Back in the 1700’s there lived a man called Carl von Linné, aka Carl Linnaeus. He was a biologist among other things and he is the one who standardized binominal nomenclature: Every known species has a name that is international.
The science that sorts species into groups by how they are related, is called taxonomy. It doesn’t have much to do with stuffing shot game and hanging it on the wall. When sorting species we can think of a gigantic tree of life, where we start at the trunk, move to the branches and onto smaller and smaller branches until the last twig specifies a species. Lets say our trunk is things that live. So we are excluding rocks and stuff. From the trunk sprout 6 big branches, the kingdoms.
These 6 kingdoms are (until science discovers something that flips our entire logic so far): animals, plants, fungi (mushrooms, molds & Co.), protista (anything that has cells with a nucleus (chamber holding DNA) and a membrane (skin around cell) but does not fall into the previous 3 kingdoms), bacteria (yes they are living beings), and archaea (single celled micro-organisms, lacking a nucleus).
If we then climb along the the animal kingdom branch, we can now choose from about 35 smaller branches, called phylums. I choose the chordata branch. This one will lead me to all animals that have backbones. On the “phylum=chordata” branch, there are only five twigs/classes: fish, amphibians, reptiles, birds and mammals. From here, the twigs continue to branch off into orders, then families, then genuses and finally species and sometimes even subspecies.
We call this tree a phylogenetic tree.
When discussing a species internationally, using the common name (e.g. “cow” instead of “Bos taurus”) is easy, but can cause confusion.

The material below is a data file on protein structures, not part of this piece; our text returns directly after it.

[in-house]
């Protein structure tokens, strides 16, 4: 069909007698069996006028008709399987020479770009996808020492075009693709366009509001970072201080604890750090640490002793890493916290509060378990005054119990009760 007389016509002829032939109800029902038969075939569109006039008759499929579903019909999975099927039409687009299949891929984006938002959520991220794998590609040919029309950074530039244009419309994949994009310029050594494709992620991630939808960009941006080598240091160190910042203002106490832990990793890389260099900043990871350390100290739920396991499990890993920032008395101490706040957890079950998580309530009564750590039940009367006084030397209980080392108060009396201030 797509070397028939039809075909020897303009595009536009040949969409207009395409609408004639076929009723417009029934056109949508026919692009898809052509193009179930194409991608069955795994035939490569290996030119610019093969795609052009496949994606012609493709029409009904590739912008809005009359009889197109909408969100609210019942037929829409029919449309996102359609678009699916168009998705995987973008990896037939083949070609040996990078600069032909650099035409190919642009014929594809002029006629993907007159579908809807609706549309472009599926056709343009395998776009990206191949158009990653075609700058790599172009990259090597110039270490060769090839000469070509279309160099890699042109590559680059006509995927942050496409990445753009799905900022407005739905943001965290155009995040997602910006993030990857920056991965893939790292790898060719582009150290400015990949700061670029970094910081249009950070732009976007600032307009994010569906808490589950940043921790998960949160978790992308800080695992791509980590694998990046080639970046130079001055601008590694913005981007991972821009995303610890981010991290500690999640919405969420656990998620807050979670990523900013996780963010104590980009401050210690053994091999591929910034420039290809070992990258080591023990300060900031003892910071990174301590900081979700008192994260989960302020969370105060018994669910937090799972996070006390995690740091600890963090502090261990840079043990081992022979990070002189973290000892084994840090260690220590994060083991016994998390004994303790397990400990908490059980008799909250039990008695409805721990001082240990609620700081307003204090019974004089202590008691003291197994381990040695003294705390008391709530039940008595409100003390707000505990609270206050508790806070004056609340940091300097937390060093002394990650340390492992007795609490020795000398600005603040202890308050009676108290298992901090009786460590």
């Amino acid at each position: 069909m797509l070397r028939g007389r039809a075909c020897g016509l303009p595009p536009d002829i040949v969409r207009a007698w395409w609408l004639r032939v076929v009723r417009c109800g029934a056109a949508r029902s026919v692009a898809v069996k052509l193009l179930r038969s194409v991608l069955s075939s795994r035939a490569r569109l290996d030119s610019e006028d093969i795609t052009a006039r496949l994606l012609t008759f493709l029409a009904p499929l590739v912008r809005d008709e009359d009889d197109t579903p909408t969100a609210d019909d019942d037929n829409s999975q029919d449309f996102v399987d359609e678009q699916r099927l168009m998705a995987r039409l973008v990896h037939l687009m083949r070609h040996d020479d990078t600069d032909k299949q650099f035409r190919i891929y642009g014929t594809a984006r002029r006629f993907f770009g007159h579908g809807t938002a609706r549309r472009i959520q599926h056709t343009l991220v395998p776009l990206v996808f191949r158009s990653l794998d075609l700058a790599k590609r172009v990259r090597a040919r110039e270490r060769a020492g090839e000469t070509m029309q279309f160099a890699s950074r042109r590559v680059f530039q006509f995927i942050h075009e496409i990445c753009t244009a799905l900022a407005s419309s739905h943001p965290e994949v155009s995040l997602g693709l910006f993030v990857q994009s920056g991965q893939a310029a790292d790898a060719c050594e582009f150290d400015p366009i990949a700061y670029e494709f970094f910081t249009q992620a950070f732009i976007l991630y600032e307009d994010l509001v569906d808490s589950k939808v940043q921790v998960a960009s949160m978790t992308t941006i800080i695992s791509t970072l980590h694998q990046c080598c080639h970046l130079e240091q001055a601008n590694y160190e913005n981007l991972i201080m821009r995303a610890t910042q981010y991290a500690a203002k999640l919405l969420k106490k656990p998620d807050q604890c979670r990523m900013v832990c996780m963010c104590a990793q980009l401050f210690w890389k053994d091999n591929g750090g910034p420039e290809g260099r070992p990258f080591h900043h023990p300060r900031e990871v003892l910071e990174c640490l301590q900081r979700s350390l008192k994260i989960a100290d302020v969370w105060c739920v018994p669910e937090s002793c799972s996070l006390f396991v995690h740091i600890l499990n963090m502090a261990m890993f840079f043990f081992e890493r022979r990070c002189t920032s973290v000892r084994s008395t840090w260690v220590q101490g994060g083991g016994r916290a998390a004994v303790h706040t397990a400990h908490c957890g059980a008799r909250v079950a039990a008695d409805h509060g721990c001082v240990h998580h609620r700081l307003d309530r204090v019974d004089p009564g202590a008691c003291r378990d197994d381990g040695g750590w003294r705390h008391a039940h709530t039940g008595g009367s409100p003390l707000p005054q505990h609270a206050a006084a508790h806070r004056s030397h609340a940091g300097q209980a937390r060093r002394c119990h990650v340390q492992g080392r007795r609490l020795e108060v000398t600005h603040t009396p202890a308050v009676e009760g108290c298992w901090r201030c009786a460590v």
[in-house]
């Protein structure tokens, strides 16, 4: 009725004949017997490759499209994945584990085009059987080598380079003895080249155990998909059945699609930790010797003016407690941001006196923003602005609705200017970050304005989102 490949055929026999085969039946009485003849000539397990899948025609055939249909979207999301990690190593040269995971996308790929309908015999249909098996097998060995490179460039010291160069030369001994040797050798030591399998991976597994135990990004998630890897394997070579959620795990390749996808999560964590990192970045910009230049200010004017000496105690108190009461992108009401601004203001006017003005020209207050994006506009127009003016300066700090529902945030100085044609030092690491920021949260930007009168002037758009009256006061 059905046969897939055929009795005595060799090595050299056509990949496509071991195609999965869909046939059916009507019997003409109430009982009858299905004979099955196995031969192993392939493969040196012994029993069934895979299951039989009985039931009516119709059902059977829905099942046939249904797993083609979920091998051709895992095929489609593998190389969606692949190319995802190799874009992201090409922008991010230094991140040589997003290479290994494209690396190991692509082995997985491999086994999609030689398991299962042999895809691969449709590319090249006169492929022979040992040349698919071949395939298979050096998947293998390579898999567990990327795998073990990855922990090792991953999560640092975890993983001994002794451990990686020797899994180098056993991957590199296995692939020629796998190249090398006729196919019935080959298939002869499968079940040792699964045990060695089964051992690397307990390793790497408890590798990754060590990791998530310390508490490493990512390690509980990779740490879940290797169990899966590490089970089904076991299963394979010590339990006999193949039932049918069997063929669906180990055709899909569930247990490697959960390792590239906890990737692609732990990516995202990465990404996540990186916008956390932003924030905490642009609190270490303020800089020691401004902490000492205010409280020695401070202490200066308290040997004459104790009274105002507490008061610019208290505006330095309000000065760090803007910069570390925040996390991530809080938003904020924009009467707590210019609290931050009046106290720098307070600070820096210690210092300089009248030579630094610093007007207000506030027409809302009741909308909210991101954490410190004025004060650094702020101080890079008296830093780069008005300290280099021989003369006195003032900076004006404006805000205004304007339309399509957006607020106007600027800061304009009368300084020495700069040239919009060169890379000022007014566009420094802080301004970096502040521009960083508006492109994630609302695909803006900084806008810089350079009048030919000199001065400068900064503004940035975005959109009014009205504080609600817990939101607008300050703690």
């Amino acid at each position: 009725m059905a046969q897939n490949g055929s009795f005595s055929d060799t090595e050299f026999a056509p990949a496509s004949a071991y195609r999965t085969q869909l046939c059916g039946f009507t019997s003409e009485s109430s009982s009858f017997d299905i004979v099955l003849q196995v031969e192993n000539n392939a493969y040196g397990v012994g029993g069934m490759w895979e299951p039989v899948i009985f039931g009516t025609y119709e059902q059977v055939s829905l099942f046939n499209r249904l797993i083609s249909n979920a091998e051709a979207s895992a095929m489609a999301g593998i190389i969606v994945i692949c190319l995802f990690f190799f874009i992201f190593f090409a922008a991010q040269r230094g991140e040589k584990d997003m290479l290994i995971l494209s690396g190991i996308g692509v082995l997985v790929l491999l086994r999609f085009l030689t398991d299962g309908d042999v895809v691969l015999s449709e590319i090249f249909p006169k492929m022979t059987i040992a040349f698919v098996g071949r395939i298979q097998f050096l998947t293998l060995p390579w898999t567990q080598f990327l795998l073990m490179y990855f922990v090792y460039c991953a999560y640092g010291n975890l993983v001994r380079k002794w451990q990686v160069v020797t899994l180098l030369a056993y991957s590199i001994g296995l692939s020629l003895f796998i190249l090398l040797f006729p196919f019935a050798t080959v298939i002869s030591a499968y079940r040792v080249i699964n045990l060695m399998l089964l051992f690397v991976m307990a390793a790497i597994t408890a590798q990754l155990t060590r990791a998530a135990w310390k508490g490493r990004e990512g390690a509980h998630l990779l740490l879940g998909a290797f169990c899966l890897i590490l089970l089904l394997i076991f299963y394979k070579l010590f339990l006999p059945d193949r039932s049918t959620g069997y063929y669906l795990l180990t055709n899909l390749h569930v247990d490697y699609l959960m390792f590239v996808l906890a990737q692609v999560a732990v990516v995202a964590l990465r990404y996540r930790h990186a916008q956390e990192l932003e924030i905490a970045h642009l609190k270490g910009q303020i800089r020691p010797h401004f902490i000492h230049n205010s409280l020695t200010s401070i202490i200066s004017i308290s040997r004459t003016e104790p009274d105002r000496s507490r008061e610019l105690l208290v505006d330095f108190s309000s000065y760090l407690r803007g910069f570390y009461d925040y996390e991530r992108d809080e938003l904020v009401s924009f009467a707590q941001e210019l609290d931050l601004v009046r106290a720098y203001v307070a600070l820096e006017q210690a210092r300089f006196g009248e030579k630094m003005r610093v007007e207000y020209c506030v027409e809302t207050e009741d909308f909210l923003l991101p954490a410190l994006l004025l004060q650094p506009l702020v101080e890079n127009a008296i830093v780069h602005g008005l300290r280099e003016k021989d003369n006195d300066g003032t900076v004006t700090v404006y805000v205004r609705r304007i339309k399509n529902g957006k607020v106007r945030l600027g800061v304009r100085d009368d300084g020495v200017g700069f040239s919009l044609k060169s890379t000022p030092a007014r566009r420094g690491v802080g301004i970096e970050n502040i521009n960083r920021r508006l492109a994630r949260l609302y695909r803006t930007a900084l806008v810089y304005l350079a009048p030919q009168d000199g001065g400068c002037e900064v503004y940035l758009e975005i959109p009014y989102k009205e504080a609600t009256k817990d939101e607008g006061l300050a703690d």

Studying in the Netherlands I was learning the names of waterfowl in Dutch when I realised that my German Brandgans is a Dutch Bergeend, but the Dutch also have a Brandgans, which translates to the German Nonnengans. Wait what? Yeah, so that’s why there are scientific names. To make sure we are not confused and everyone is talking about the same species.
So back to Linnaeus and law and order of naming. The scientific name of a species consists two words which happen to be the last two twigs on the tree to get to the species. The genus is spelled with a capital letter. All species of that genus have that first part of the name. The second word is the species, this one specifies which species we are talking about. So for instance, Canis lupus is a species of the genus Canis (dogs), and lupus specifies that I am talking about the grey wolf.
Canis rufus would be the red wolf, a different species. Canis lupus familiaris is technically a subspecies of the grey wolf, the domestic dog. You see, if we are talking about subspecies, the name still starts with the genus but we then add species and subspecies.